Our commitment to race equality

Tate's commitment to combat racism in our own organisation and in society at large

Our role at Tate is to share art in all its complexity and diversity. In recent years we have made progress in better representing artists of colour in our collection and our programmes, but that work must go much further. We know, too, that not everyone has equal access to art and its benefits. We are committed to changing this through our work, and to challenging ourselves to dismantle the structures within our own organisation which perpetuate that inequality.

The founding of our gallery and the building of its collection are inextricably connected to Britain’s colonial past, and we know there are uncomfortable and inappropriate images, ideas and histories in the past 500 years of art which need to be acknowledged and explored. We also recognise the intersections of race, gender, sexuality and class in the experience of inequality.

These are not new aims for Tate. We have a stated objective to become a more inclusive institution that reflects the world we live in now. But progress has not been fast or significant enough.

This page details Tate’s ongoing commitment to race equality. It will be regularly updated with information about what we are doing to address structural racism, charting our progress towards becoming a more inclusive organisation as part of an open and transparent process. It uses ‘Black, Asian and/or minority ethnic (BAME)’ as a signifier, however we recognise the discomfort that this terminology produces in reducing individuals of diverse heritage to a single category, and we are working to address this.

August 2023

Developments over the last eight months include:

  • Tate’s annual Workforce Diversity Profile for 2022-23 has been published online, tracking progress against our organisational priorities of achieving real change in who works for Tate, and having a workforce that more closely reflects the communities we serve. The latest figures show that 19% of staff for Tate Gallery identify within Asian, Black, Mixed or Other ethnic groups, increasing from 18% in 2021-2. For Tate Commerce this figure is 13% (13% in 2021-2) and for Tate Eats it is 24% (23% in 2021-2).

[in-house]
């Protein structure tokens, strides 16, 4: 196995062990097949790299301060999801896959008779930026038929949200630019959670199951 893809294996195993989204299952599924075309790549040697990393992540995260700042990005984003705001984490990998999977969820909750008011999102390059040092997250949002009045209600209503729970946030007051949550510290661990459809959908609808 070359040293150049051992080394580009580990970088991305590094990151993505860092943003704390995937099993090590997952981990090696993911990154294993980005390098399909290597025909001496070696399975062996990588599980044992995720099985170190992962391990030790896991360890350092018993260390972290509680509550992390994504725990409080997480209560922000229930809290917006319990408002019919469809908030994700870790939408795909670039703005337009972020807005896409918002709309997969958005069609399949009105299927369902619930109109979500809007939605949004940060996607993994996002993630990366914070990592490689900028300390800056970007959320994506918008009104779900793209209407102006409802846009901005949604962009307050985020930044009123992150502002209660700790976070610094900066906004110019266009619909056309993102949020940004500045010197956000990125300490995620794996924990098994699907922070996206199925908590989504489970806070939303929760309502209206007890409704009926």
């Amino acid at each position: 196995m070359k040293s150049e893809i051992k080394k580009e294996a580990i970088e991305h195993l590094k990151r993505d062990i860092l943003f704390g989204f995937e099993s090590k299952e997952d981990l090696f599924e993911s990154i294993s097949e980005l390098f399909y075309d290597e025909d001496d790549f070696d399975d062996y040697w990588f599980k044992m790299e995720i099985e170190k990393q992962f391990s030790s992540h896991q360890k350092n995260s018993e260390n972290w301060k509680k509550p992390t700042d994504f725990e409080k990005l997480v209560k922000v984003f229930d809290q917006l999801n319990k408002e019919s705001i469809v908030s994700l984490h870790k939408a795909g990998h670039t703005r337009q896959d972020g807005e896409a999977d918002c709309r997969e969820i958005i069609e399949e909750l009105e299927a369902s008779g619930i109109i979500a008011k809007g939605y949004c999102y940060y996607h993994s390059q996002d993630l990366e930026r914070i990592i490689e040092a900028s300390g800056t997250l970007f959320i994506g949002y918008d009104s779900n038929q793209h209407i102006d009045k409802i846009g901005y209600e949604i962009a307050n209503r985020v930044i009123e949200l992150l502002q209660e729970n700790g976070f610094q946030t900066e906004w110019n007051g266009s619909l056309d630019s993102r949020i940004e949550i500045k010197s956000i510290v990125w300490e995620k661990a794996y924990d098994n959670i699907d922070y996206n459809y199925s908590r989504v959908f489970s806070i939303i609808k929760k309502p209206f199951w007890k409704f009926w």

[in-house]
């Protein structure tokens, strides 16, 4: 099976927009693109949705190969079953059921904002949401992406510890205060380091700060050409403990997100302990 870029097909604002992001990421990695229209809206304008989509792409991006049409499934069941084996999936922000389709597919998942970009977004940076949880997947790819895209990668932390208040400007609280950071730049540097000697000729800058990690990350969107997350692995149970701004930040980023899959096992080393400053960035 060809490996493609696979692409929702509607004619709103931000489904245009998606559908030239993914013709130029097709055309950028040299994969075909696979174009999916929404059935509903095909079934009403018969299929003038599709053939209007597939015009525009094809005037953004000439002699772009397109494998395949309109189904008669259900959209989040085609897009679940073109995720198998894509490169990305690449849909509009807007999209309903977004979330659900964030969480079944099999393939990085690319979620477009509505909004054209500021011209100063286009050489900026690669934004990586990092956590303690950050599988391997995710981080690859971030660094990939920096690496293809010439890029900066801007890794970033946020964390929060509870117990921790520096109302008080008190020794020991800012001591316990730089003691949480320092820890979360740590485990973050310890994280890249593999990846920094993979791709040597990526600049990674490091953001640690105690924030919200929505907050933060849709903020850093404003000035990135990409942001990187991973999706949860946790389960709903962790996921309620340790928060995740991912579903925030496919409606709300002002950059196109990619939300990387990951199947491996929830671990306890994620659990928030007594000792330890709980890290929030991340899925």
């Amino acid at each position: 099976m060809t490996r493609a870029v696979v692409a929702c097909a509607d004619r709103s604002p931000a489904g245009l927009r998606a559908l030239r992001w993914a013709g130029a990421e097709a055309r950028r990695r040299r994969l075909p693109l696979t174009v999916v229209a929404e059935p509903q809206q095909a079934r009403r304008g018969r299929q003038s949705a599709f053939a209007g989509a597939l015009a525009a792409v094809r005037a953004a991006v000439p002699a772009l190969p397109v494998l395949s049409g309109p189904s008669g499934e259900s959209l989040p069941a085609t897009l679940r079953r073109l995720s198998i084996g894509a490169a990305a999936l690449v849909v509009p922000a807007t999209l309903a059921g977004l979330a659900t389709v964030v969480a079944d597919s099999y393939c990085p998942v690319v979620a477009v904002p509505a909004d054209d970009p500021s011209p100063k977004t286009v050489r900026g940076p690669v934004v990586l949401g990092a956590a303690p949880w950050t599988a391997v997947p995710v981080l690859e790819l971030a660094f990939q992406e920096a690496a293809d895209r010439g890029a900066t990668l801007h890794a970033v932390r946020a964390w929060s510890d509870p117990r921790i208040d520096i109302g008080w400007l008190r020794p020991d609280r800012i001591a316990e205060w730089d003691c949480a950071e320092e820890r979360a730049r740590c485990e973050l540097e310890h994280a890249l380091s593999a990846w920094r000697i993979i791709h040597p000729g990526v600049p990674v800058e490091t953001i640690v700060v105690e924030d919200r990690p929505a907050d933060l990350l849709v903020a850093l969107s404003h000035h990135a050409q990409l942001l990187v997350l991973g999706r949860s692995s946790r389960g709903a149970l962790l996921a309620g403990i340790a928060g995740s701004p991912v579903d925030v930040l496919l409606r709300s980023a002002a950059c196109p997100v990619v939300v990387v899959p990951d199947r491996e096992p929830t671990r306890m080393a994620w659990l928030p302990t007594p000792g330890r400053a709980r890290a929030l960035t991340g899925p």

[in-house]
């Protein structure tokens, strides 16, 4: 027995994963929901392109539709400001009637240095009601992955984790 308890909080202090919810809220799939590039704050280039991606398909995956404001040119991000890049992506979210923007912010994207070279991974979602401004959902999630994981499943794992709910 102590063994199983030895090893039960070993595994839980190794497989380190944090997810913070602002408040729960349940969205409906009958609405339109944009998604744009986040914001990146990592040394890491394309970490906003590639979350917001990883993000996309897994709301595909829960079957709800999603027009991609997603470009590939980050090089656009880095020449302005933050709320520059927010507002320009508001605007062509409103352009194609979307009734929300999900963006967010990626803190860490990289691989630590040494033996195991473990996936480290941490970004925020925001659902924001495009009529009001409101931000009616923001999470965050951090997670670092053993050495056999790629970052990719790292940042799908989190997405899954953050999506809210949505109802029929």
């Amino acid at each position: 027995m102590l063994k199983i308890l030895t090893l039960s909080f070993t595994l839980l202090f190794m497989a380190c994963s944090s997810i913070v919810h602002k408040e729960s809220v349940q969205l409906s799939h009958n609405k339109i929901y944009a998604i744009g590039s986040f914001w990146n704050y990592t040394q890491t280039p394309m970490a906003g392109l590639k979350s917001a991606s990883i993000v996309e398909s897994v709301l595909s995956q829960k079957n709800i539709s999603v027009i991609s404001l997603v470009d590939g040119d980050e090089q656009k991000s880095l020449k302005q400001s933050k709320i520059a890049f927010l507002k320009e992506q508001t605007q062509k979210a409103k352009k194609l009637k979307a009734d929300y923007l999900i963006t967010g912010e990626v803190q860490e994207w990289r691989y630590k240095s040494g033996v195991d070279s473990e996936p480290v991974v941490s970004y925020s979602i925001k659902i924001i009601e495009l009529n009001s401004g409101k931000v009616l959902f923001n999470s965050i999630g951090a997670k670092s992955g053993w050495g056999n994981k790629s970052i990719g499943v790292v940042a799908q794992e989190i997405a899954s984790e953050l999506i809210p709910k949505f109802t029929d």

• Over the last year, the diversity profile of Tate’s audiences as a whole has continued to improve, with 14% of domestic visits to Tate sites coming from audiences who identify as an ethnic minority, compared with 12% in 2021/2022. Lates events in particular are attracting a much more ethnically diverse audience due to their appeal among younger visitors, with 39% of the Tate Modern Lates audience and 44% of the Late at Tate Britain audience identifying as coming from an ethnic minority background. Tate Modern’s summer Uniqlo Tate Play programme also remains successful at bringing in a broad range of audiences from different backgrounds, with 33% of participants in the last year identifying within Asian, Black, Mixed or Other ethnic groups.
  • Tate Britain’s rehang opened in May 2023, featuring over 800 works by over 350 artists spanning six centuries. The new displays tell a more inclusive and representative story of British art, foregrounding the central role of many artists of colour and including many works which directly address themes of race and identity.
  • Tate’s 2023 programme continues to prominently feature exhibitions and collection displays that deal directly with race and cultural heritage. In April 2023 Tate Britain opened the UK’s first ever survey exhibition of artist and filmmaker Sir Isaac Julien, celebrating his 40-year long commitment to cultural activism. In addition to featuring Julien’s earliest works created in the context of the Sankofa Film and Video Collective, a group who played a vital role in the establishment of Black independent cinema in Britain, it showcased powerful and poetic films addressing the Black British experience in the early 1980s and the movement of peoples across different continents, times and spaces. In July 2023, Tate Modern opened its first ever exhibition dedicated to contemporary African photography. Challenging dominant images of the continent and confronting reductive representations of African peoples and cultures, A World in Common features around 100 works that show how photography can imagine alternative visions of Africa’s many histories and identities.
  • Since launching an ambitious initiative in July 2021, Tate has established 35 new apprenticeships. In addition to existing placements across Conservation, Library and Archive, Marketing, Publishing, Digital, Development and Merchandise teams, two unique Assistant Curator apprenticeships were recruited this Spring as part of an innovative new partnership with MIMA and the School of Arts & Creative Industries, Teesside University. Unlike traditional Masters programmes, these paid apprenticeship opportunities are open to candidates who have not already completed a degree, providing vital new routes into the arts sector and helping diversify talent.
  • Sessions for senior leaders with a focus on supporting and accelerating Tate’s ongoing commitment to race equality will be delivered in 2024. These will aim to inspire positive change and foster a more equitable art world that reflects and celebrates the richness of human experiences.
  • New multimedia resources for staff are now in production, aimed at raising awareness of allyship. The materials are designed in varying formats in order to increase communication, collaboration and conversation across our organisation, and to support individual learning styles.

Further actions and progress can be viewed in the dropdown sections below.

Updated on 29/08/2023